U.S. Navy's First Swath Oceanographic Research Ship to be Christened
BALTIMORE, MD, 15-NOV-01 -- Lockheed Martin Naval Electronics and Surveillance Systems (NE&SS) - Marine Systems in Baltimore and Atlantic Marine of Jacksonville, FL announced today that the U.S. Navy's newest and most innovative oceanographic research vessel will be christened November 17 at Atlantic Marine's shipyard in Jacksonville. The christening ceremony will begin at 7:45 a.m. The ship's sponsor is Mrs. Margaret Inouye, wife of the ceremony's principal speaker, Senator Daniel K. Inouye of Hawaii. The ship is named R/V KILO MOANA and has been designated AGOR 26 by the Navy. Kilo Moana means 'oceanographer' in Hawaiian. The keel for AGOR 26 was laid in February of this year. The ship, which is being built for the Navy, will be operated by the University of Hawaii for general-purpose oceanographic research. After the ship is placed in the water at Saturday's christening, construction and outfitting will continue at Atlantic Marine. It will become operational when it is delivered to the Navy in early 2002.
A christening ceremony in the Navy is a significant milestone in the life of a ship. It is the moment when the ship receives a name and emerges as more than an inanimate object. The christening ceremony ties the bond between the ship and the men and women who designed, built, and will sail with her.
The contract value of the ship is $45.3 million.
The innovative design of AGOR 26 is based on the incorporation of small-waterplane-area, twin-hull (SWATH) technology, developed by Lockheed Martin. The SWATH concept utilizes two submerged lower hulls, connected by thin struts to the superstructure, resulting in an extremely stable ride in rough seas. In fact, the ship can conduct research in sea state 6 (12 to 24-foot seas), thereby increasing its on-station availability by 60% as compared to a traditional monohull research vessel.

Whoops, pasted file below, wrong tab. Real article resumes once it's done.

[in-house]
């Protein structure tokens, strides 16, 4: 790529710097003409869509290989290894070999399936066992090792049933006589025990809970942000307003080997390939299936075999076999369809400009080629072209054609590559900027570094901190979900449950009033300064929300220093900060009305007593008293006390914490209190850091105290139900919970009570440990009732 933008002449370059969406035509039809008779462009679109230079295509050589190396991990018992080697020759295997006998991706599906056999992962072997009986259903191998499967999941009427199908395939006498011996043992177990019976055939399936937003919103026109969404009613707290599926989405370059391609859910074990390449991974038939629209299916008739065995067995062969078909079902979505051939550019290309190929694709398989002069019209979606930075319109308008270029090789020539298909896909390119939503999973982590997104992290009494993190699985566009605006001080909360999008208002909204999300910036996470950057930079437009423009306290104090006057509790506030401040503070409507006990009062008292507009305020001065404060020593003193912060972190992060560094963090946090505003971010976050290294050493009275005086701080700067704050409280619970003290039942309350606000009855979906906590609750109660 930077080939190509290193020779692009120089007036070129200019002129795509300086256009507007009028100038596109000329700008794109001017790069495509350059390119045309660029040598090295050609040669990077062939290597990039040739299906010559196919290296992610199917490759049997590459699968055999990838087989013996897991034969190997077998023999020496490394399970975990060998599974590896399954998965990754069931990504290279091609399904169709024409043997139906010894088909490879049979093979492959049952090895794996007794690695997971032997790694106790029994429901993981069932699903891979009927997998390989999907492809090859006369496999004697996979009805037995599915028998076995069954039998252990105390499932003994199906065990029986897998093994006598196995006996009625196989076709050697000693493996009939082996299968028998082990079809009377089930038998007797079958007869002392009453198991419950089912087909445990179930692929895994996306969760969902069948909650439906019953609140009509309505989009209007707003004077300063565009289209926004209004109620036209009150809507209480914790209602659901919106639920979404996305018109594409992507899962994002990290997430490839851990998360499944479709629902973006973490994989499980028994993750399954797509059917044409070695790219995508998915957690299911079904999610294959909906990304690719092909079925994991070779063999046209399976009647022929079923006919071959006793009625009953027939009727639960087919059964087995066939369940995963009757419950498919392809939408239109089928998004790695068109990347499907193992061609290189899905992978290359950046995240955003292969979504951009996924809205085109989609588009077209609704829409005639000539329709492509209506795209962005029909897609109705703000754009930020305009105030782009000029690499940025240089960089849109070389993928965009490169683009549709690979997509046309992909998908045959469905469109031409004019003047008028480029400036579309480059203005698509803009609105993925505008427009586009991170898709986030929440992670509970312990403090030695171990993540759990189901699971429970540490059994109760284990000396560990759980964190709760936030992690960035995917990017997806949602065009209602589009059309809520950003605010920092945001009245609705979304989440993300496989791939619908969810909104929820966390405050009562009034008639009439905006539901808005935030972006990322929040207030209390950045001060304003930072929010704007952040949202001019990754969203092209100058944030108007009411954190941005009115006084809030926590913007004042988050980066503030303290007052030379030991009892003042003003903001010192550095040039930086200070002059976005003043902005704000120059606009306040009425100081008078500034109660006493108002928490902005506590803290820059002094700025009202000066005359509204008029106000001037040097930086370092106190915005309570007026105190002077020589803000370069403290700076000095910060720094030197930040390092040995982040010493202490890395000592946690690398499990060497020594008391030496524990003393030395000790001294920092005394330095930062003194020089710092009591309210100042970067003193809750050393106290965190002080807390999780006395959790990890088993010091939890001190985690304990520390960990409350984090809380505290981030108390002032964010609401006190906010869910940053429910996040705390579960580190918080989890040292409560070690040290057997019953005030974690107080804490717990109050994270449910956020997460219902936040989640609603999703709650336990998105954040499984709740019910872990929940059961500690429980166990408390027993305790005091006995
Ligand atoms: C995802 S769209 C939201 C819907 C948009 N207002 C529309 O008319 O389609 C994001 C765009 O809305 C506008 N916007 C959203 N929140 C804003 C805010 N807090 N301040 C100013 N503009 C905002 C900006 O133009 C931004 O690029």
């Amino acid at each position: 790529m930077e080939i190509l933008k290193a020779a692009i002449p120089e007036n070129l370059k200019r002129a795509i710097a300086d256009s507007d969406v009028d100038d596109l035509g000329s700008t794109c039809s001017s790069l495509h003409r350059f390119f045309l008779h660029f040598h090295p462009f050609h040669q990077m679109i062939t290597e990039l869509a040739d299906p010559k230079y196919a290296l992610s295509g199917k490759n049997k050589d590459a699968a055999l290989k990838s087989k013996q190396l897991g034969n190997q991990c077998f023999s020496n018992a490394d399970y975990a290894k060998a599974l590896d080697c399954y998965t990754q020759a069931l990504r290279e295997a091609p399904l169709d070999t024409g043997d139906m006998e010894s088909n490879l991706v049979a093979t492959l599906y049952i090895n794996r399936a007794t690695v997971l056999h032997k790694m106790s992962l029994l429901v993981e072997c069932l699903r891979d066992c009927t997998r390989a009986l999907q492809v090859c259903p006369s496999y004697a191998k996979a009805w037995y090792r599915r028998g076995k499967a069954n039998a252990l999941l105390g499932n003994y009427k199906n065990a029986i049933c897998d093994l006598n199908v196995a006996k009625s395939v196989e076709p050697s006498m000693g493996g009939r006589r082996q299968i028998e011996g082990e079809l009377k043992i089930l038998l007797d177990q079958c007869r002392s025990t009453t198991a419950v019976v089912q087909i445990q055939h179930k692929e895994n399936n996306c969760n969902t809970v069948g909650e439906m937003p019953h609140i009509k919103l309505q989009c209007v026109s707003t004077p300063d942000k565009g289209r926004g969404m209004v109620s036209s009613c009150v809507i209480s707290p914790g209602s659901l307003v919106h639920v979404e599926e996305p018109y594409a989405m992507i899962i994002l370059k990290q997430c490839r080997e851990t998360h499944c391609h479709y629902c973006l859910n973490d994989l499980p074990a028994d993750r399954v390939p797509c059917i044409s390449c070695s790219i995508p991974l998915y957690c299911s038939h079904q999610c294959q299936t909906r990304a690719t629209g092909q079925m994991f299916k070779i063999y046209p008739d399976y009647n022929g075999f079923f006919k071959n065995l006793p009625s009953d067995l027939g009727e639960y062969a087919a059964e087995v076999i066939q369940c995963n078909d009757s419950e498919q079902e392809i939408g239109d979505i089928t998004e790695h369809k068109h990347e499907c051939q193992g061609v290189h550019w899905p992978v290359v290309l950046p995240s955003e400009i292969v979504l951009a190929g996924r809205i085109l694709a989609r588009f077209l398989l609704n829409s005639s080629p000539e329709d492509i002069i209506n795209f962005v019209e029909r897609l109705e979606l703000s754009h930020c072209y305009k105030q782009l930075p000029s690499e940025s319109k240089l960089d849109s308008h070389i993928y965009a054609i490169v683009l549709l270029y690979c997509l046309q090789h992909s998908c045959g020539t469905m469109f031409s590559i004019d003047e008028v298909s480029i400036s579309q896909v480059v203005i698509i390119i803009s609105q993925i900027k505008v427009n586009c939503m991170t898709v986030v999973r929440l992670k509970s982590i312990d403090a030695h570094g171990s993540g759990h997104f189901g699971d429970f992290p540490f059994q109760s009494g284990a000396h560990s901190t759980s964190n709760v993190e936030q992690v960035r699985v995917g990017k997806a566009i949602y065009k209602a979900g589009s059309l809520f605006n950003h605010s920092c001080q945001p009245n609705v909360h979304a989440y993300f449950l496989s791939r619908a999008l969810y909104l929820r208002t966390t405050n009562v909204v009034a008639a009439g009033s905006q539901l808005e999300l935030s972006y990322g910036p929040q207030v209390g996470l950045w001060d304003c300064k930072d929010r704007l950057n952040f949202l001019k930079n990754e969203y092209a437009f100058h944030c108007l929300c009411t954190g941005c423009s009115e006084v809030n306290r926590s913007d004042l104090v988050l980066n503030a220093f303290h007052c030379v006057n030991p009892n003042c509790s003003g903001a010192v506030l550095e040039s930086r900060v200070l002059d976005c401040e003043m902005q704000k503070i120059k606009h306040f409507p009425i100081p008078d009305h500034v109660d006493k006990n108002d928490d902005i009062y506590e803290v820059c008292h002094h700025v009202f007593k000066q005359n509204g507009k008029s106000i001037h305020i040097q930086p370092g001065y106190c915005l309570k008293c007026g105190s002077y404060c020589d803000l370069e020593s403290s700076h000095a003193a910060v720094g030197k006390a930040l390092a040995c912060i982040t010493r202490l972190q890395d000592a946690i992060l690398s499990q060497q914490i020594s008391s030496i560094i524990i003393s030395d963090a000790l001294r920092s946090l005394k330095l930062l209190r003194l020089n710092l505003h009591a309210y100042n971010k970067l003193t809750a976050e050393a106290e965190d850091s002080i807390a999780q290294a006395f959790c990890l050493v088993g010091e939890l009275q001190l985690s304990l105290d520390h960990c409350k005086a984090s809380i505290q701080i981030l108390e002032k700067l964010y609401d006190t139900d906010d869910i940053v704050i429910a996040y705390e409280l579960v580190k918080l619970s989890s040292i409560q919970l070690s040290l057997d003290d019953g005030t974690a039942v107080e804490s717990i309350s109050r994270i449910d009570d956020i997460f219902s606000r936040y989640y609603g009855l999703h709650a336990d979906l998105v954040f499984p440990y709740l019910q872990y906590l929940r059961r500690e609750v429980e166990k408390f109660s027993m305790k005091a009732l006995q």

Due to the SWATH design, AGOR 26 has an 88-foot beam, a size more associated with a ship four times the size. This geometry results in more work space for researchers on board. Thus, AGOR 26 provides researchers with more area to work and more time available to conduct research because of the SWATH design.
The Navy utilized an innovative acquisition process in the design and construction of AGOR 26. Referred to as Section 845, the process provides the federal government the means to contract in a commercial acquisition environment.
Thanks to Section 845, we were able to seek out Atlantic Marine, a shipyard with an outstanding reputation for on-time, quality work, said Dale Bennett, vice president and general manager of NE&SS-Marine Systems. Atlantic Marine has been a great partner, and we have been very pleased with their performance, continued Bennett. AGOR 26 is the first ship to be procured utilizing the Section 845 acquisition provision, thereby making Lockheed Martin the first systems integrator to be a prime contractor on a ship construction project.
This creative approach on the part of the Navy and industry resulted in a design and construction cycle reduction of 16 months. What would have taken 43 months will now take us 27 months, Bennett added.
Lockheed Martin (NYSE: LMT) NE&SS-Marine Systems is part of Lockheed Martin Naval Electronics and Surveillance Systems (NE&SS) which provides surface ship and submarine combat systems, antisubmarine warfare and ocean surveillance systems, missile launching systems, radar and sensor systems, ships systems integration services and other advanced systems and services to customers worldwide. Both Lockheed Martin NE&SS-Marine Systems and NE&SS are units of Lockheed Martin Corporation.
Atlantic Marine, Inc. and its sister company, Atlantic Dry Dock Corp., have served both commercial and military customers for over 35 years. They have the capability to build vessels up to 4000 tons. Atlantic Marine has built well over 200 vessels, including numerous scientific research vessels, casino/dinner vessels, cruise ships and passenger ferries.